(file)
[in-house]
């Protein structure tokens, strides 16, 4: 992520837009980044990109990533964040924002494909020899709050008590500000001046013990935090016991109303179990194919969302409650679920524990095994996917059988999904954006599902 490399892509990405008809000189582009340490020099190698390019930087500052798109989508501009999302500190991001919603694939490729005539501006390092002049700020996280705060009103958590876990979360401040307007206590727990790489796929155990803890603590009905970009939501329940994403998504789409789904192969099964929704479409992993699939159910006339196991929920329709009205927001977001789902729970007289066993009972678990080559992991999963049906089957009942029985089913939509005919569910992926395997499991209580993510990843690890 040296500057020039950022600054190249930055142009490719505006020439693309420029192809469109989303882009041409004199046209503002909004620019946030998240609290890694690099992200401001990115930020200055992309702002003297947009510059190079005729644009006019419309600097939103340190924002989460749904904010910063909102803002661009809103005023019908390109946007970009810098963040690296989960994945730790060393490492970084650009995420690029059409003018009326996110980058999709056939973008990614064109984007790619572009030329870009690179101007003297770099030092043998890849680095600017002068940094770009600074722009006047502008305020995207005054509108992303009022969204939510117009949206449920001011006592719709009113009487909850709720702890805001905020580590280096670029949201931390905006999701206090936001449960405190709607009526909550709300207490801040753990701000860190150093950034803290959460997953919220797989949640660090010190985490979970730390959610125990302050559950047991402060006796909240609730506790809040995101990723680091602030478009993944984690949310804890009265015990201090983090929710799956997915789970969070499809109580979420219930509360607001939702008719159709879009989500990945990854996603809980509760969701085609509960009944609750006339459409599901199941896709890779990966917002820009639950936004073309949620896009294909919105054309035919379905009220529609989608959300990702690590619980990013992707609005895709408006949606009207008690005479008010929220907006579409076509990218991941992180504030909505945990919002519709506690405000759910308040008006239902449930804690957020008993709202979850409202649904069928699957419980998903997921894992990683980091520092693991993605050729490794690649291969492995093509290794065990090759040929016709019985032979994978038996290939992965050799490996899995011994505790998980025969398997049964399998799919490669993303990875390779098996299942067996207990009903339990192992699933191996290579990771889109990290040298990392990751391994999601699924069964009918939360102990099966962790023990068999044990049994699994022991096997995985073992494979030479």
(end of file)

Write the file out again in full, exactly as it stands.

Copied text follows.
[in-house]
């Protein structure tokens, strides 16, 4: 992520837009980044990109990533964040924002494909020899709050008590500000001046013990935090016991109303179990194919969302409650679920524990095994996917059988999904954006599902 490399892509990405008809000189582009340490020099190698390019930087500052798109989508501009999302500190991001919603694939490729005539501006390092002049700020996280705060009103958590876990979360401040307007206590727990790489796929155990803890603590009905970009939501329940994403998504789409789904192969099964929704479409992993699939159910006339196991929920329709009205927001977001789902729970007289066993009972678990080559992991999963049906089957009942029985089913939509005919569910992926395997499991209580993510990843690890 040296500057020039950022600054190249930055142009490719505006020439693309420029192809469109989303882009041409004199046209503002909004620019946030998240609290890694690099992200401001990115930020200055992309702002003297947009510059190079005729644009006019419309600097939103340190924002989460749904904010910063909102803002661009809103005023019908390109946007970009810098963040690296989960994945730790060393490492970084650009995420690029059409003018009326996110980058999709056939973008990614064109984007790619572009030329870009690179101007003297770099030092043998890849680095600017002068940094770009600074722009006047502008305020995207005054509108992303009022969204939510117009949206449920001011006592719709009113009487909850709720702890805001905020580590280096670029949201931390905006999701206090936001449960405190709607009526909550709300207490801040753990701000860190150093950034803290959460997953919220797989949640660090010190985490979970730390959610125990302050559950047991402060006796909240609730506790809040995101990723680091602030478009993944984690949310804890009265015990201090983090929710799956997915789970969070499809109580979420219930509360607001939702008719159709879009989500990945990854996603809980509760969701085609509960009944609750006339459409599901199941896709890779990966917002820009639950936004073309949620896009294909919105054309035919379905009220529609989608959300990702690590619980990013992707609005895709408006949606009207008690005479008010929220907006579409076509990218991941992180504030909505945990919002519709506690405000759910308040008006239902449930804690957020008993709202979850409202649904069928699957419980998903997921894992990683980091520092693991993605050729490794690649291969492995093509290794065990090759040929016709019985032979994978038996290939992965050799490996899995011994505790998980025969398997049964399998799919490669993303990875390779098996299942067996207990009903339990192992699933191996290579990771889109990290040298990392990751391994999601699924069964009918939360102990099966962790023990068999044990049994699994022991096997995985073992494979030479």